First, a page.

3. Dare to have audacious dreams
It may sound cliched, but this is one of Stephanie Auston’s greatest traits. She’s not afraid to set herself colossally ambitious goals and to chase them with intense determination.
On the trails, she had the goal of qualifying for the iconic Western States 100-Mile Endurance Run (WSER). To do so, she needed a podium finish at the Black Canyon Ultra, a 100-km trail race in Arizona in February 2020.
It was a gruelling, gutsy, utterly exhausting race… but she did it. (If you want the full recap, check out our feature).
Turning her attention to the roads, Auston has an equally — and arguably even loftier — goal. She wants to shave more than 14 minutes off her marathon personal best and run the Olympic standard (2:29:30).
Auston knows — even if she pulls it off — the “top girls are way too fast” for her to stand a chance of representing Australia. But she’s not letting that deter her goal-setting.
“But just to run a qualifier would be amazing,” she says. “I really hope that… I can have a really good crack [in early 2020].”
“At the moment, it seems impossible. But so did running 100-K a couple of years ago… We all have to dream, and it doesn’t hurt to have a go. That’s my philosophy. Don’t limit yourself. Don’t let fear, or failure hold you back. Just have a go.”
4. Always be on the hunt for wisdom and motivation
Stephanie Auston tells a great story about her flight over to the United States to run the Black Canyon Ultra (a 100-km trail run that doubled as a Golden Ticket qualifier for the Western States 100-Mile Endurance Run).
She started watching a film called Ride Like a Girl, which tells the story of Australian Michelle Payne — the first female jockey to win the prestigious Melbourne Cup horse race.
A line from the film embedded itself in her mind: the only odds that matter are the ones you give yourself.
Auston was one of more than 150 female competitors vying for just two golden tickets. But she interpreted that line as a good omen: she was in charge of her destiny.
“I still had some doubts,” recalls Auston, as she thinks back on the days before the race. “But I was mentally ready to turn myself inside out to get that ticket.”
Finding her motivation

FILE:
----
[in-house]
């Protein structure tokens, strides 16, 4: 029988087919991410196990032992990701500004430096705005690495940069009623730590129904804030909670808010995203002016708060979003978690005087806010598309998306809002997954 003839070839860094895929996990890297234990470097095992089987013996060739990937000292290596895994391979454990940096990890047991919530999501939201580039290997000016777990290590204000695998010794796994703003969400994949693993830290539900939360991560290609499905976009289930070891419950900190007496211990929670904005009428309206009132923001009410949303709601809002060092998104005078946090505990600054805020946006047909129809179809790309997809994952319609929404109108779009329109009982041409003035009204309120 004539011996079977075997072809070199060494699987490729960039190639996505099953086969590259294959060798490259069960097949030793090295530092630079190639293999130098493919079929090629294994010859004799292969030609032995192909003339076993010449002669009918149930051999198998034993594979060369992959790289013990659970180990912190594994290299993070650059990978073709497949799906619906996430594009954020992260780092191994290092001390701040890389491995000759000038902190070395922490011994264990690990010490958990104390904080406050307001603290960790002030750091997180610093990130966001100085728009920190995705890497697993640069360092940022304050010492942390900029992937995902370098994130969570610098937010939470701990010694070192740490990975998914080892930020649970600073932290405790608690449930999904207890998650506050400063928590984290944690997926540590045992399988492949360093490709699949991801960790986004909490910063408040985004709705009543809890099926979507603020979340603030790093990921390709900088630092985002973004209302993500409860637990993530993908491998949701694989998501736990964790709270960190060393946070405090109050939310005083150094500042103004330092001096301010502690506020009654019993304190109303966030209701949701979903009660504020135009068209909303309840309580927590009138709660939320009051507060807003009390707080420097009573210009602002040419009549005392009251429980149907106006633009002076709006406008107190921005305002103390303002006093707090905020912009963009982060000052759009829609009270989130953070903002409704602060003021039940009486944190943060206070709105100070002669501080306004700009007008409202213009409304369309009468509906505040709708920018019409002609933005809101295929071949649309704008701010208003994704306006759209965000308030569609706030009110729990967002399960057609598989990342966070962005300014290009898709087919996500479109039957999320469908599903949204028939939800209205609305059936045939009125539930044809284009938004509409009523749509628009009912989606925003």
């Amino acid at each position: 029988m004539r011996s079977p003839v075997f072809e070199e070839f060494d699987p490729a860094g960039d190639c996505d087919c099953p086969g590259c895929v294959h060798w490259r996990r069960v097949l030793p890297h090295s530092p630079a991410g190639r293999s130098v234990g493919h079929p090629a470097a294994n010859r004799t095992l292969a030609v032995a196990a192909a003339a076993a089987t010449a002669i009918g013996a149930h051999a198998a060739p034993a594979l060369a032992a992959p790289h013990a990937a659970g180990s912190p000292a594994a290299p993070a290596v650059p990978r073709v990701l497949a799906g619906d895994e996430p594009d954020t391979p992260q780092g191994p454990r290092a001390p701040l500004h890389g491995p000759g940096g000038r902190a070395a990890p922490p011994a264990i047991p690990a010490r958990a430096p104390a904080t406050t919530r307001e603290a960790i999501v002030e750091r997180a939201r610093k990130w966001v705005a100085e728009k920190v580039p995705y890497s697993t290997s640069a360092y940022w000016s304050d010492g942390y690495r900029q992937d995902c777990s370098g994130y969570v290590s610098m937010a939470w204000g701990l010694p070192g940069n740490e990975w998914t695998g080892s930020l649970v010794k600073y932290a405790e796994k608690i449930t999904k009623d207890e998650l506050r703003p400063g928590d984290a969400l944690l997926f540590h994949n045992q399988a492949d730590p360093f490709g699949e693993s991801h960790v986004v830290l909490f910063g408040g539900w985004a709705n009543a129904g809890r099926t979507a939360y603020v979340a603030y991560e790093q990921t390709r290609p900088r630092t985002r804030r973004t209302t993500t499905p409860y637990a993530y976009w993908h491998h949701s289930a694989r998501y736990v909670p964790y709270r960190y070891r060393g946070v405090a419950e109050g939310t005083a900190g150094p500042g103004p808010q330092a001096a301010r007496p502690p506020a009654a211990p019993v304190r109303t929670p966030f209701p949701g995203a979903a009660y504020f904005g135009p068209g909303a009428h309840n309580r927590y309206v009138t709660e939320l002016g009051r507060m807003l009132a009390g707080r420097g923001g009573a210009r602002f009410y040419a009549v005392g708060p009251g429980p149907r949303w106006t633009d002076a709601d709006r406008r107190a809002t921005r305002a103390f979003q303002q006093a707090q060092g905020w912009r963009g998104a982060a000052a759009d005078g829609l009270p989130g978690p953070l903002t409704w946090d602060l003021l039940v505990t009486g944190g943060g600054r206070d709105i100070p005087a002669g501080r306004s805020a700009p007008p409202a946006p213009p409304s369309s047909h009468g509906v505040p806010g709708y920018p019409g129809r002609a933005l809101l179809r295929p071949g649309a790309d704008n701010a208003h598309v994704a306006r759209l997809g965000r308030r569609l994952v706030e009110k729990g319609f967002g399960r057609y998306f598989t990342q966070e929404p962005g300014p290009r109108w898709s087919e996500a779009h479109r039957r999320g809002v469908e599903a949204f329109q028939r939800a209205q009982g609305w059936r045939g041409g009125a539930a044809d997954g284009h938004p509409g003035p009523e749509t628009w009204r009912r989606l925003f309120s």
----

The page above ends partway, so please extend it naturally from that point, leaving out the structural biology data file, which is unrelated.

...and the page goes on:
And that wasn’t the only wisdom Auston had absorbed in the weeks and months preceding the race. She’s a big fan of listening to inspirational podcasts, and reading books on high-performance, and she had mentally warehoused a bunch of wise, mantra-like quotes (and ideas) to keep her motivated.
These included ideas from the likes of Australian Olympic gold medal swimmers Stephane Rice (Pressure is a privilege) and Grant Hackett (Preparation counteracts pressure), British adventurer Ross Edgeley (I do my best when I feel at my worst) and former American navy seal and endurance athlete David Goggins (his ‘Cookie Jar’ method for storing memories of things endured, overcome and achieved).
So often, we’re inundated with media — podcasts, TV, socials, advertisements — it’s very easy to let useful information escape from our consciousness. I’ve definitely been guilty, on more than one occasion, of listening to podcasts while running and completely tuning them out.
That’s why I love that Auston actively seeks to absorb meaningful and memorable takeaways from the media she consumes. It’s a great reminder that inspiration and motivation is all around us. Furthermore, even phenomenal athletes (like Auston) can benefit from listening to the advice and wisdom of others.
5. Love what you do and let that be enough
Most runners love racing. That’s the exhilarating aspect of the sport. For many of us, that’s why we put in the hard work in training. Lining up at an event allows us to showcase our talent (and improvement) and test ourselves.
Like most runners, Stephanie Auston was missing mass participation races through most of 2020, particularly “the atmosphere… of all the people striving to do their best”.
But the uncertainty of the coronavirus pandemic has also put things in perspective. On one level, she enjoys the competitive aspect. But on another level, she knows she runs because it makes her feel good, and it provides her with clarity and a sense of calm.
She likens it to surfing: “Sometimes there are no waves but there are still some die hard people who seek the solace and the calm of the ocean and go out everyday.”
Finding freedom and certainty
“For me the process of running is the grounding freedom I seek when I am not sure, uncertain, stressed and can’t structure my thoughts. The certainty and simplicity of running is why I use it as stress relief as well as training.”
“Even if there was never another running event, I’d still run because I just love it. I love where it’s taken me, and the people I’ve met… As long as that love remains, that can only be a good thing.”
This is arguably the simplest, yet most important takeaway from Auston. Your heart has to be in it. You need to love running: the action, the experience, the feeling you get during and afterwards. It’s vital.
Auston is a competitor, and a fierce one. But she wouldn’t be where she is today if she didn’t love the sport. She has excellent, in large part, because of what running gives her emotionally and mentally.
If there was never a race again, would you still get out and pound the pavement or explore the trails every day? Why or why not? I think it’s really important to take time (every now and then) to consciously remind yourself why you run, and what you enjoy about the activity and sport.